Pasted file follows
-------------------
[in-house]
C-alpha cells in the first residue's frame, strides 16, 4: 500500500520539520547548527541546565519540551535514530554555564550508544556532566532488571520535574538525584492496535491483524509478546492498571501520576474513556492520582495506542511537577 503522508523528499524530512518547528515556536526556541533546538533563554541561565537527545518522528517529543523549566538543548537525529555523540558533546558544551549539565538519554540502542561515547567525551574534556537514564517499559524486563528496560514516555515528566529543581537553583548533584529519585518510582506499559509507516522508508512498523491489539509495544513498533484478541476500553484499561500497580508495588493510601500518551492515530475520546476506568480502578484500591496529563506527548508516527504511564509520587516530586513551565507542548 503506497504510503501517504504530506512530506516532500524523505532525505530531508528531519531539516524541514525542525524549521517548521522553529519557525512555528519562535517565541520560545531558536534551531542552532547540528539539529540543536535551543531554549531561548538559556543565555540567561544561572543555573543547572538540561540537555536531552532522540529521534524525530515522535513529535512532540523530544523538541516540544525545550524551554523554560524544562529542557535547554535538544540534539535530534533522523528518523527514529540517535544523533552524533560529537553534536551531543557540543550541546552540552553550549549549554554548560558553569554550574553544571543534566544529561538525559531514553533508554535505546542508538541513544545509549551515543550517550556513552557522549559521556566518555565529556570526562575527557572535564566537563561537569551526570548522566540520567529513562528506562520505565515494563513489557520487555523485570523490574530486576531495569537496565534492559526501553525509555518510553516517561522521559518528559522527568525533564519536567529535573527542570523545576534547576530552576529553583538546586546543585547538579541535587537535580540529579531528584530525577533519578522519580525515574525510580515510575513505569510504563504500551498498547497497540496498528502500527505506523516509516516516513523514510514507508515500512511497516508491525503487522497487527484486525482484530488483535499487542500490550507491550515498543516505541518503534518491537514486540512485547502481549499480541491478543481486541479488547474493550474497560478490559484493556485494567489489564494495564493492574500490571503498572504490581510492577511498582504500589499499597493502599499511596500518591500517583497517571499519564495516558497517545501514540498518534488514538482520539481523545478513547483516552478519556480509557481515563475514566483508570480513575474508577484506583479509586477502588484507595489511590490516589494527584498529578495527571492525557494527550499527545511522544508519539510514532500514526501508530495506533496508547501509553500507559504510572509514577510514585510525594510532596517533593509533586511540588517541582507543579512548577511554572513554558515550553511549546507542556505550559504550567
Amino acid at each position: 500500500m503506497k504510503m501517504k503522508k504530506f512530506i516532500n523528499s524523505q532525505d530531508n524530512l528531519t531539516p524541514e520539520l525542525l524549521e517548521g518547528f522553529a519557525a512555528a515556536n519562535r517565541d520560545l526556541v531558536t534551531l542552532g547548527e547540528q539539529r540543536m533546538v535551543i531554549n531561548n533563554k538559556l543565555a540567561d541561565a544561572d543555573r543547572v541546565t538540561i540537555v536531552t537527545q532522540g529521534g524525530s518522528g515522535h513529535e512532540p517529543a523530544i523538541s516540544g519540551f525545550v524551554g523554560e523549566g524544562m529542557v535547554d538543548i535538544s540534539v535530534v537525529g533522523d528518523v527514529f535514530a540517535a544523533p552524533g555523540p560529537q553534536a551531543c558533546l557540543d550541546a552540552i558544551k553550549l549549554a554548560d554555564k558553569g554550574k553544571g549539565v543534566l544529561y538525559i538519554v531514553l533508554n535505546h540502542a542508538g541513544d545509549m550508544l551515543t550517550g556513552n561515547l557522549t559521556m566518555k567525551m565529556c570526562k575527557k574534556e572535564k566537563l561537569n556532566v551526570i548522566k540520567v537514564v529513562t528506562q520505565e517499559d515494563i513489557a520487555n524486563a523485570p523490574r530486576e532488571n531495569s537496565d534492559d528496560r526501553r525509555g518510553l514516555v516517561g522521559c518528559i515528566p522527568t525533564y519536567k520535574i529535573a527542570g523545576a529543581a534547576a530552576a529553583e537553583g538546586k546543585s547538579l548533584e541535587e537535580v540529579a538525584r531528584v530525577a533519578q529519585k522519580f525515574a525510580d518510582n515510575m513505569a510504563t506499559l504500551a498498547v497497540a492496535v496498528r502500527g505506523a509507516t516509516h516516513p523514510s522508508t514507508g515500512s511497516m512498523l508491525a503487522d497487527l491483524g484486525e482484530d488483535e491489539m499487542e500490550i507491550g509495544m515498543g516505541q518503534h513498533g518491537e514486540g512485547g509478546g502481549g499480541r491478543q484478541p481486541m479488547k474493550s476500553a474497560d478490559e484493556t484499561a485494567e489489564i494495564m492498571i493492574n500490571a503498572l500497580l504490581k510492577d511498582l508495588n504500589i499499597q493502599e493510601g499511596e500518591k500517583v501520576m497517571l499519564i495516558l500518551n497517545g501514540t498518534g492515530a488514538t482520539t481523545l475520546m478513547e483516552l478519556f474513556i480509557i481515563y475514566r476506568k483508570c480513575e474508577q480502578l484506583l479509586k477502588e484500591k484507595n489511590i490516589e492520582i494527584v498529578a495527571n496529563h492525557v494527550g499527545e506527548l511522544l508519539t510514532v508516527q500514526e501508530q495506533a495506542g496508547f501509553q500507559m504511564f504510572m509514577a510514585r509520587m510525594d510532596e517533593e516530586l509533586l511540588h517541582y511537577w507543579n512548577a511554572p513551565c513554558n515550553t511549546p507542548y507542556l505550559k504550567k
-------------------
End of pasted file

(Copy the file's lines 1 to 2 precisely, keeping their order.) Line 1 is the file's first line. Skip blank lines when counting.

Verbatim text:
[in-house]
C-alpha cells in the first residue's frame, strides 16, 4: 500500500520539520547548527541546565519540551535514530554555564550508544556532566532488571520535574538525584492496535491483524509478546492498571501520576474513556492520582495506542511537577 503522508523528499524530512518547528515556536526556541533546538533563554541561565537527545518522528517529543523549566538543548537525529555523540558533546558544551549539565538519554540502542561515547567525551574534556537514564517499559524486563528496560514516555515528566529543581537553583548533584529519585518510582506499559509507516522508508512498523491489539509495544513498533484478541476500553484499561500497580508495588493510601500518551492515530475520546476506568480502578484500591496529563506527548508516527504511564509520587516530586513551565507542548 503506497504510503501517504504530506512530506516532500524523505532525505530531508528531519531539516524541514525542525524549521517548521522553529519557525512555528519562535517565541520560545531558536534551531542552532547540528539539529540543536535551543531554549531561548538559556543565555540567561544561572543555573543547572538540561540537555536531552532522540529521534524525530515522535513529535512532540523530544523538541516540544525545550524551554523554560524544562529542557535547554535538544540534539535530534533522523528518523527514529540517535544523533552524533560529537553534536551531543557540543550541546552540552553550549549549554554548560558553569554550574553544571543534566544529561538525559531514553533508554535505546542508538541513544545509549551515543550517550556513552557522549559521556566518555565529556570526562575527557572535564566537563561537569551526570548522566540520567529513562528506562520505565515494563513489557520487555523485570523490574530486576531495569537496565534492559526501553525509555518510553516517561522521559518528559522527568525533564519536567529535573527542570523545576534547576530552576529553583538546586546543585547538579541535587537535580540529579531528584530525577533519578522519580525515574525510580515510575513505569510504563504500551498498547497497540496498528502500527505506523516509516516516513523514510514507508515500512511497516508491525503487522497487527484486525482484530488483535499487542500490550507491550515498543516505541518503534518491537514486540512485547502481549499480541491478543481486541479488547474493550474497560478490559484493556485494567489489564494495564493492574500490571503498572504490581510492577511498582504500589499499597493502599499511596500518591500517583497517571499519564495516558497517545501514540498518534488514538482520539481523545478513547483516552478519556480509557481515563475514566483508570480513575474508577484506583479509586477502588484507595489511590490516589494527584498529578495527571492525557494527550499527545511522544508519539510514532500514526501508530495506533496508547501509553500507559504510572509514577510514585510525594510532596517533593509533586511540588517541582507543579512548577511554572513554558515550553511549546507542556505550559504550567